25 See generally, The Observer and the Guardian v. United Kingdom, (1991) 14 EHRR 153, partial dissents by Judges Pettiti,

Helsinki Watch/Fund for Free Expression 5 March 1993

Two additional questions must still be decided by the European Court, both involving The Times. First, it must be determined whether The Times breached a duty of confidence by material that it received from Wright, and that it knew or should have known was disclosed in breach of his duty to the Crown. Second, it must also be decided whether The Times can be held in contempt for having violated the spirit of the injunction against the other newspapers, which was clearly intended to prevent publication of any information derived from Spycatcher or its author. These issues, which were part of a separate application, are due to be decided in 1993.26

Meanwhile, Peter Wright published a sequel, Spycatcher's Encyclopedia of Espionage, in Australia in October 1991. Neither it, nor the original Spycatcher are officially available in Britain, and Wright, who lives in Tasmania, faces arrest under the Official Secrets Act if he should return to Britain.27

(4) D-Notices

Public information is also controlled by the "D-Notice" system. Members of the Defense, Press and Broadcasting Committee, which includes representatives of the Ministry of Defense, the and the Foreign Office, review material that may be sensitive. The committee then issues "Private and Confidential Notices", known as "D-Notices," which can recommend the suppression or delay of stories. Although the group has no official status, its guidelines are generally followed.

On September 23, 1992, at a seminar sponsored by the International Press Institute, Stewart Purvis, a member of the D-Notice committee for the past year, called for its abolition. "The structure is more about limiting information than releasing information," he said, "...the emphasis is hardly on more open government." He said that instead government departments should deal with the media directly, answering questions and giving guidelines.28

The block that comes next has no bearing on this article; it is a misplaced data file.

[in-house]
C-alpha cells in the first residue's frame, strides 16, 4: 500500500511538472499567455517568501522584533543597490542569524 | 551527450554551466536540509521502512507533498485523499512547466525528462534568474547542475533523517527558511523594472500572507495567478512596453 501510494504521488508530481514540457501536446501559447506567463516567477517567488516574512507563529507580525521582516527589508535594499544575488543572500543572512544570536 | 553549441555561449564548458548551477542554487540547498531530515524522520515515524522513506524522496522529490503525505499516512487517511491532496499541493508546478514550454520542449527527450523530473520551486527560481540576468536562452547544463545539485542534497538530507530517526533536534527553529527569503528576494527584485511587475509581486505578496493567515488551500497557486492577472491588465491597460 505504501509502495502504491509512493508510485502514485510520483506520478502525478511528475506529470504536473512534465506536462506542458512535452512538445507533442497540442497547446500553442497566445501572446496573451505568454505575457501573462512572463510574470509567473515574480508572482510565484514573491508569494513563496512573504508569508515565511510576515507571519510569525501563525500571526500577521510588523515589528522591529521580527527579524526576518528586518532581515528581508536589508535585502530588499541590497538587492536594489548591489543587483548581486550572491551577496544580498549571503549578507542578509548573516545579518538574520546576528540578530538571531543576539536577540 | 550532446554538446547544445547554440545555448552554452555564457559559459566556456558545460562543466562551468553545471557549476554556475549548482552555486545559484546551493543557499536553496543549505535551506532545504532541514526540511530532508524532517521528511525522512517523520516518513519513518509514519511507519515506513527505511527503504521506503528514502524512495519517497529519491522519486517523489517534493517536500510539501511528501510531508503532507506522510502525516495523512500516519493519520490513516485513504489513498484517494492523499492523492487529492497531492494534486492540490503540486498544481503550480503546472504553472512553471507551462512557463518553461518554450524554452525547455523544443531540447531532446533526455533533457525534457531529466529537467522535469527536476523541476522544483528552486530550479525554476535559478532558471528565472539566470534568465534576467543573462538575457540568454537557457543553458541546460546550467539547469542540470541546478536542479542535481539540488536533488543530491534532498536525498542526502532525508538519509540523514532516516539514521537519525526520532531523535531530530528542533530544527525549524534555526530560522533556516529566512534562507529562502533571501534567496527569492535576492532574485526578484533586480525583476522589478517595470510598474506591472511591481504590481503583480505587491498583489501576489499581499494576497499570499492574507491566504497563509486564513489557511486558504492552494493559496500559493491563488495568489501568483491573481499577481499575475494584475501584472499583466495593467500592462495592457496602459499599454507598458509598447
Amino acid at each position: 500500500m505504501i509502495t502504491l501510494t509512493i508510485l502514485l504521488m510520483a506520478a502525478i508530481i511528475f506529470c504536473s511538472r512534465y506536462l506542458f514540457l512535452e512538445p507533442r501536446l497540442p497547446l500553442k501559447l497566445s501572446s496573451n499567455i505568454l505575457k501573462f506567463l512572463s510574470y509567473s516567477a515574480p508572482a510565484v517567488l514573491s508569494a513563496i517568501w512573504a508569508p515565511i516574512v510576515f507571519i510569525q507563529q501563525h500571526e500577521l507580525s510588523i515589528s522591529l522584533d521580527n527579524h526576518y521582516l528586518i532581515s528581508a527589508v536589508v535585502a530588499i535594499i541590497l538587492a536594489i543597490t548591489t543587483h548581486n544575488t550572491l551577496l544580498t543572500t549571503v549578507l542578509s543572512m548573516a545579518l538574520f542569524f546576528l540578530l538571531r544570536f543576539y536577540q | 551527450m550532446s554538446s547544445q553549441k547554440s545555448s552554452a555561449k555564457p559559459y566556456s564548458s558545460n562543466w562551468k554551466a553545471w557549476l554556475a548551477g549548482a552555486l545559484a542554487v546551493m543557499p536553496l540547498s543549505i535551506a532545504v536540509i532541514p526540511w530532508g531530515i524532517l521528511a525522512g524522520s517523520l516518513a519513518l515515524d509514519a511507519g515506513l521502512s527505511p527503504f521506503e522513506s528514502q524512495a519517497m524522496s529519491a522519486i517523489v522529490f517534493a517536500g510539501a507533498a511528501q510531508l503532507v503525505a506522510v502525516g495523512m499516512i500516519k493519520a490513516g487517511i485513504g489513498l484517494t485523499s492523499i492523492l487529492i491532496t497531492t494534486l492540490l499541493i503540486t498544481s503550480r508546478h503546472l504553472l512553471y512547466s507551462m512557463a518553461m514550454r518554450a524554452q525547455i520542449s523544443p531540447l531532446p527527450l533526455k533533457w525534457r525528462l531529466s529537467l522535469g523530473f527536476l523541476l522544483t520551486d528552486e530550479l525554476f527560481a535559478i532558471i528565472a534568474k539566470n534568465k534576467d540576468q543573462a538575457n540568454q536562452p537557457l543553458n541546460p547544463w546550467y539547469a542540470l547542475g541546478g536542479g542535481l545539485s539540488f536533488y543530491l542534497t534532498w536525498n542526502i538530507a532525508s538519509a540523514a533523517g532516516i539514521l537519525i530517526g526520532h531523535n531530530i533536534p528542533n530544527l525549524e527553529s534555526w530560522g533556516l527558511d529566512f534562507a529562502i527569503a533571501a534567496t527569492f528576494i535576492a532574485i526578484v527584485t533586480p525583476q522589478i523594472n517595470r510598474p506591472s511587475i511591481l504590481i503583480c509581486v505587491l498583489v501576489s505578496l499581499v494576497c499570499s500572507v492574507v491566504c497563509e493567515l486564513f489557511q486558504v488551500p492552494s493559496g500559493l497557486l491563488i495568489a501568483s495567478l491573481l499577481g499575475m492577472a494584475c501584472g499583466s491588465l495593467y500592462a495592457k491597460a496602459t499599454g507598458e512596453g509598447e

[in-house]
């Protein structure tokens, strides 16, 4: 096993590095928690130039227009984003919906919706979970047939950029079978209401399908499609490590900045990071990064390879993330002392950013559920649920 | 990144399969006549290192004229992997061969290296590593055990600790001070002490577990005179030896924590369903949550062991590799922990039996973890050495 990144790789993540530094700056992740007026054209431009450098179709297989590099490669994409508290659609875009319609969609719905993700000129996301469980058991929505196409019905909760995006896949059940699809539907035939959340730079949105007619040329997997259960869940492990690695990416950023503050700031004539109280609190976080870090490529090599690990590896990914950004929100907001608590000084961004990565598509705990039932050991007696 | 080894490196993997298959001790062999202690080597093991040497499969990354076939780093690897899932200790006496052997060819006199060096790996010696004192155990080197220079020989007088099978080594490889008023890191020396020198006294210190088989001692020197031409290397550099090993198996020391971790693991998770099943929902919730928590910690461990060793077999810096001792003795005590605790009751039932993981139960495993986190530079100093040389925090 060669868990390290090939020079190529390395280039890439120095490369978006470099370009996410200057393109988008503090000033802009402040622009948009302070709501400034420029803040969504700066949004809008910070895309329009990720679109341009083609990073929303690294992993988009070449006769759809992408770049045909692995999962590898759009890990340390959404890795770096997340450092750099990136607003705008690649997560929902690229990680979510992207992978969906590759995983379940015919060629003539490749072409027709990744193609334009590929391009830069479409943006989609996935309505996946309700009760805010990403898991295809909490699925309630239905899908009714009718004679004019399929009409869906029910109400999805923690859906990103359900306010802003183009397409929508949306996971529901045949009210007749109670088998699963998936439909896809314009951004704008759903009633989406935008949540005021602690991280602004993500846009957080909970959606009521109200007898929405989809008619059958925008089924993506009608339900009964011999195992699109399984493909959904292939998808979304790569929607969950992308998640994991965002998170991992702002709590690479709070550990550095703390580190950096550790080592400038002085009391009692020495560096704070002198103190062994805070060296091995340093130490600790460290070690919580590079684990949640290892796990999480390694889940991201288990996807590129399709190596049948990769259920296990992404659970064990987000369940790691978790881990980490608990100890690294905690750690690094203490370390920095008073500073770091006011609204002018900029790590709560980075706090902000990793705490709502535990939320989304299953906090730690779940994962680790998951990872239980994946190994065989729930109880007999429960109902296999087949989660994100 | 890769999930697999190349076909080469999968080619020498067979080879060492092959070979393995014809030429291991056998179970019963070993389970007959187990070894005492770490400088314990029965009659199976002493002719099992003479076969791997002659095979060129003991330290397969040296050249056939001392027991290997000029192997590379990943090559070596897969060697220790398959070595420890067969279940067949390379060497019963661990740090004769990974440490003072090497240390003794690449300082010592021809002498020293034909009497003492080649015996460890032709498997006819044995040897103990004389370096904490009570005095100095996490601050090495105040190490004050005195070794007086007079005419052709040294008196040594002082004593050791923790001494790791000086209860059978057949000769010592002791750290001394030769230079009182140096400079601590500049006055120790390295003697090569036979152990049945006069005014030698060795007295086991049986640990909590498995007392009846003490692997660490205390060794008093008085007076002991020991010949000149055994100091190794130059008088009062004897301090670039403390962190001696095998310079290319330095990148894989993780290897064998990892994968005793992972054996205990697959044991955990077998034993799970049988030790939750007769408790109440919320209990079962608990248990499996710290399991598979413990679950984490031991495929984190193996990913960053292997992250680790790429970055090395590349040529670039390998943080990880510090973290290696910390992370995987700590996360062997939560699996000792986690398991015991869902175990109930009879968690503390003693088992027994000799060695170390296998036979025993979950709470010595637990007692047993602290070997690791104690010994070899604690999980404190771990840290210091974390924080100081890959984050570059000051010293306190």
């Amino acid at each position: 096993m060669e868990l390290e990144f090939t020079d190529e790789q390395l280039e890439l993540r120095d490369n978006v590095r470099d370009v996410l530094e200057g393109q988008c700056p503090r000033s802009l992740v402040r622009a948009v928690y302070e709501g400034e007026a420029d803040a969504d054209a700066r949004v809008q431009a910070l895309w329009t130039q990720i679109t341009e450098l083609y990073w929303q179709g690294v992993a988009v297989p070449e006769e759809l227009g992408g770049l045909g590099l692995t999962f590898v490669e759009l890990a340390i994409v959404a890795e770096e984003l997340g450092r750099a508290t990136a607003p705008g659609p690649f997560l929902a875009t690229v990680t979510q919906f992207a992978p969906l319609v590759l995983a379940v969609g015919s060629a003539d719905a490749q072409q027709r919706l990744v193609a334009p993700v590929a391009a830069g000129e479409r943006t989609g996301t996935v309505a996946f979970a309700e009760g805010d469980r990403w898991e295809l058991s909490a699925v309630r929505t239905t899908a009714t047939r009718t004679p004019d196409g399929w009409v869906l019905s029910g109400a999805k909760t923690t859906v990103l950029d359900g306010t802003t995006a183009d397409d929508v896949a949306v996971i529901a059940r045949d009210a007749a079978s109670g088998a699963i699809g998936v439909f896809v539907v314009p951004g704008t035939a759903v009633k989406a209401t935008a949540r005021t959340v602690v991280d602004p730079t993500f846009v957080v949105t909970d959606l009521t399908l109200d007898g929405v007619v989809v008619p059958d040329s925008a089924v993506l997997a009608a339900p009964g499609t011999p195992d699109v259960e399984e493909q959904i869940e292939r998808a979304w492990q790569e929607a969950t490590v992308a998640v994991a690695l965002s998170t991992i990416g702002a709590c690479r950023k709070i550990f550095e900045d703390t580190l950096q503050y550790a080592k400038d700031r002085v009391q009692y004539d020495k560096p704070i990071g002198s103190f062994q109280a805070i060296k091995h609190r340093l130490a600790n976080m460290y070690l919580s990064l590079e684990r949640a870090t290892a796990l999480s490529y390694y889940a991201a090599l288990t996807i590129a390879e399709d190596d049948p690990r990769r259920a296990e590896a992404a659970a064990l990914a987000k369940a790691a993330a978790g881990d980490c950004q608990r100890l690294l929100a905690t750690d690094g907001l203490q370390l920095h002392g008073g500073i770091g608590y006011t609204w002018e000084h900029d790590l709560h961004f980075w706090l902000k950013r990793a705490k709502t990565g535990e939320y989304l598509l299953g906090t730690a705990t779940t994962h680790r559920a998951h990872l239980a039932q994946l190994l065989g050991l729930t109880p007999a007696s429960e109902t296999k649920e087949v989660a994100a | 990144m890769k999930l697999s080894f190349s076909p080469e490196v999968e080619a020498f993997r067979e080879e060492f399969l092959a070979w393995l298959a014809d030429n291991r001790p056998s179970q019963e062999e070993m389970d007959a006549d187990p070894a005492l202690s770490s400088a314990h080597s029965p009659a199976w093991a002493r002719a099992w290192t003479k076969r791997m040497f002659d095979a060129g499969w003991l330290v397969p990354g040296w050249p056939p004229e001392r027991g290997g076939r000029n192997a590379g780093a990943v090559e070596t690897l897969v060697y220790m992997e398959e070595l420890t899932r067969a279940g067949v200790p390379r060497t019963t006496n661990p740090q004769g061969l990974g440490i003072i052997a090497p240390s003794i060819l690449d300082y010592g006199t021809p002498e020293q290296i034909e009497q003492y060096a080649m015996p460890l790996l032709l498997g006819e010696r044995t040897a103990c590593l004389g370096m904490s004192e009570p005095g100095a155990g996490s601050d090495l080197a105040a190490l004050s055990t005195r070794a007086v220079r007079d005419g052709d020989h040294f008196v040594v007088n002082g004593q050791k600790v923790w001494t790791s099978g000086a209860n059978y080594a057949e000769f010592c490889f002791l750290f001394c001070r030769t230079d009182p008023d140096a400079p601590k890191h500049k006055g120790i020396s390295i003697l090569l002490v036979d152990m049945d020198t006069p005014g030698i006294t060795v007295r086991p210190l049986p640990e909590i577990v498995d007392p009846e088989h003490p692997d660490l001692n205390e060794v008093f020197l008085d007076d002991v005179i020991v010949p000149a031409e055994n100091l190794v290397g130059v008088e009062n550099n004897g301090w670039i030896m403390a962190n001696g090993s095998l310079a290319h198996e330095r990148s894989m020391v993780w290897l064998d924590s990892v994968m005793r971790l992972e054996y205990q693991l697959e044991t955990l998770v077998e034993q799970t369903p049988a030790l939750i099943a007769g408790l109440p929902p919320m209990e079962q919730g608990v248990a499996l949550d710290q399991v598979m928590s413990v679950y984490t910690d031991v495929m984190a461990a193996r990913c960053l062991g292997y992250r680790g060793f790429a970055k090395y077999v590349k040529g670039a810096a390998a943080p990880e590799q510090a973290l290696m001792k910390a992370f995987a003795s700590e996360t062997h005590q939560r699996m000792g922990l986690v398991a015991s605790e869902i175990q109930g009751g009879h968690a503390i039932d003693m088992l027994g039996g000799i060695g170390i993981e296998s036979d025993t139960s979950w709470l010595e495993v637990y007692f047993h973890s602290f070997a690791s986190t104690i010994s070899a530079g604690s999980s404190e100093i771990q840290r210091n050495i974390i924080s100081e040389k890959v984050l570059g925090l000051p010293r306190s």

In October of 1992, a committee was appointed to undertake a thorough review of the system. The committee, headed by Sir Christopher France, Permanent Secretary at the Ministry of Defense, includes representatives of the main broadcasting organizations, and the national and regional press. The review is set to "consider the purpose, scope and operation of the system in the light of the changed international scene and of the Government's commitment to greater openness," said Archie Hamilton, Minister of State for the Armed Forces. The review is scheduled to be completed by spring of 1993.29

(5) MI6 and the Security Service Bill

Walsh, de Meyer, Valticos, Martens, Pekkanen and Morenilla.

26 "Spycatcher: The Legal and Broader Significance of the European Court's Judgment," Article 19 censorship , no. 8, December 1991, p. 5.

27"Union leaders in Moscow plot says spycatcher," Robert Porter, The Sunday Telegraph, January 29, 1992, p. 7.

28 "D-notice committee's abolition is urged," Maggie Brown, The Independent, September 24, 1992, p. 4.

29 "D-notice system to be 'thoroughly' reviewed," Nicholas Timmins, The Independent, October 27, 1992, p. 6.

March 1993 6 Helsinki Watch/Fund for Free Expression

On May 6, 1992, Prime Minister Major publicly acknowledged, for the first time ever, the existence of the Secret Intelligence Service, better known as MI6. This follows the 1988 passage of the Security Service Bill, which put the Security Service, or MI5, on a statutory footing for the first time. Major said that the Government would soon introduce legislation to put MI6 on a statutory basis, and identified Sir Colin McColl as the head of the organization. The Secret Intelligence Service provides foreign intelligence and overseas support for the Government's foreign, defense, and economic policies. It was originally formed in 1909, and is soon to to new headquarters in Vauxhall Cross, .30